The grant will fund the Community Based Literacy Initiative, a partnership between the South Carolina Center for Children’s Books and Literacy (SCCCBL) and USC’s College of Education. The initiative builds upon work already being done by Cocky’s Reading Express, SCCCBL’s statewide outreach program.
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Summer SLIS Update

Greetings my Friends,

Normally summer is a slow period in academia, but not at the School of Library and Information Science. The faculty, students, and staff have been busy moving forward Carolina’s Knowledge School.

The big news is that the school’s graduate program in library and information science has been reaccredited by the American Library Association! This has been a multi-year process that has involved all parts of the school. The faculty worked with our National Advisory Council and our Diversity Leadership Group to put together a program report that covered all aspects of the school. ALA looked at everything from our curriculum, to the moral of our students, to the condition of Davis College. While there are always things for us to improve upon, the committee gave us the thumbs up.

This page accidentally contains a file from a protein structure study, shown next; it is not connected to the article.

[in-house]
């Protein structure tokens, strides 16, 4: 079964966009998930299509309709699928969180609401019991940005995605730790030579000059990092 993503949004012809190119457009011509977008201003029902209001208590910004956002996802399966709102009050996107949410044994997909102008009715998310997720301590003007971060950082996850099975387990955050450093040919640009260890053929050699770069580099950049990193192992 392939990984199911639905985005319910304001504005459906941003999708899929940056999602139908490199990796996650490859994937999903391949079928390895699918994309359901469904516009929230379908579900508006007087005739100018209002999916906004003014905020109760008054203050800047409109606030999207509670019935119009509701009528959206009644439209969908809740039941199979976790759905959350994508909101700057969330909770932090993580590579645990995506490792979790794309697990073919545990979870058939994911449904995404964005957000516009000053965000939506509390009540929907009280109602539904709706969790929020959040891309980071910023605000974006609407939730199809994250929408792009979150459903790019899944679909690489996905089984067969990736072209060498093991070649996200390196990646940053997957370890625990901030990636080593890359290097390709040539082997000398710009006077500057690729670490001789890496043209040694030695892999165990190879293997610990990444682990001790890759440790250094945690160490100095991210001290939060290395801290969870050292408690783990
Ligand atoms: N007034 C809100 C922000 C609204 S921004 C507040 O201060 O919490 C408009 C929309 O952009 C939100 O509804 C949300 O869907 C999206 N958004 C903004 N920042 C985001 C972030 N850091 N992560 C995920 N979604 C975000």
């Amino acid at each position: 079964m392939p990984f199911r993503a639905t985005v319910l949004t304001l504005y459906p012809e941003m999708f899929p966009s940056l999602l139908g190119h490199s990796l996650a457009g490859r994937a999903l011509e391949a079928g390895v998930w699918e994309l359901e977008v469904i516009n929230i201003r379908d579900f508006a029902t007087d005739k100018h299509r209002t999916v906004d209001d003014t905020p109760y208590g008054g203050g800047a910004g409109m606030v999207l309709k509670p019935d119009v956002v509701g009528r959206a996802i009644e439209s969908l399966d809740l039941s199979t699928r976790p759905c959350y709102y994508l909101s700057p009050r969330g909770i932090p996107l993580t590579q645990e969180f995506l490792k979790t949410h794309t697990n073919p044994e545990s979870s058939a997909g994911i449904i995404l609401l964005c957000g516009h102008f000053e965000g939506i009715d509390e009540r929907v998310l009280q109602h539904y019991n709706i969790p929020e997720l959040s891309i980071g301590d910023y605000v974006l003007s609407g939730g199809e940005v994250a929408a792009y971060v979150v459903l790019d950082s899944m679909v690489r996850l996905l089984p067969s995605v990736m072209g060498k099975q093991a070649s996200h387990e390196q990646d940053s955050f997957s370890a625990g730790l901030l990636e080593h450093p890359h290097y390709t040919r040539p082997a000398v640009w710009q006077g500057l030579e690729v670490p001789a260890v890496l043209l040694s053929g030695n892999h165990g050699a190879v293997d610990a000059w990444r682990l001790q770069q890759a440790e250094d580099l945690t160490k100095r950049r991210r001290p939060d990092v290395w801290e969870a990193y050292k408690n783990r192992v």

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University of South Carolina LIS Program Re-accredited

The American Library Association (ALA) Committee on Accreditation has granted re-accreditation to the Master of Library and Information Science (MLIS) program at the University of South Carolina. The designation, effective for seven years, is held by only 60 programs nationwide.

“Having accreditation from the American Library Association not only allows us to continue to serve the citizens of South Carolina and libraries around the world, but it’s also a mark of quality,” says Dr. David Lankes, director of the School of Library and Information Science (SLIS).

Members of the ALA’s External Review Panel visited the university in March to review all aspects of the MLIS program, from curriculum to faculty quality. Following that visit, the panel identified four strengths: community engagement, vision and strategic planning, graduate student access to faculty and faculty advising, and high morale among students and employees.

The accreditation announcement comes just months after U.S. News and World Report ranked USC among the top 20 ALA-accredited programs in the country and among the top five for the School Library Media specialty.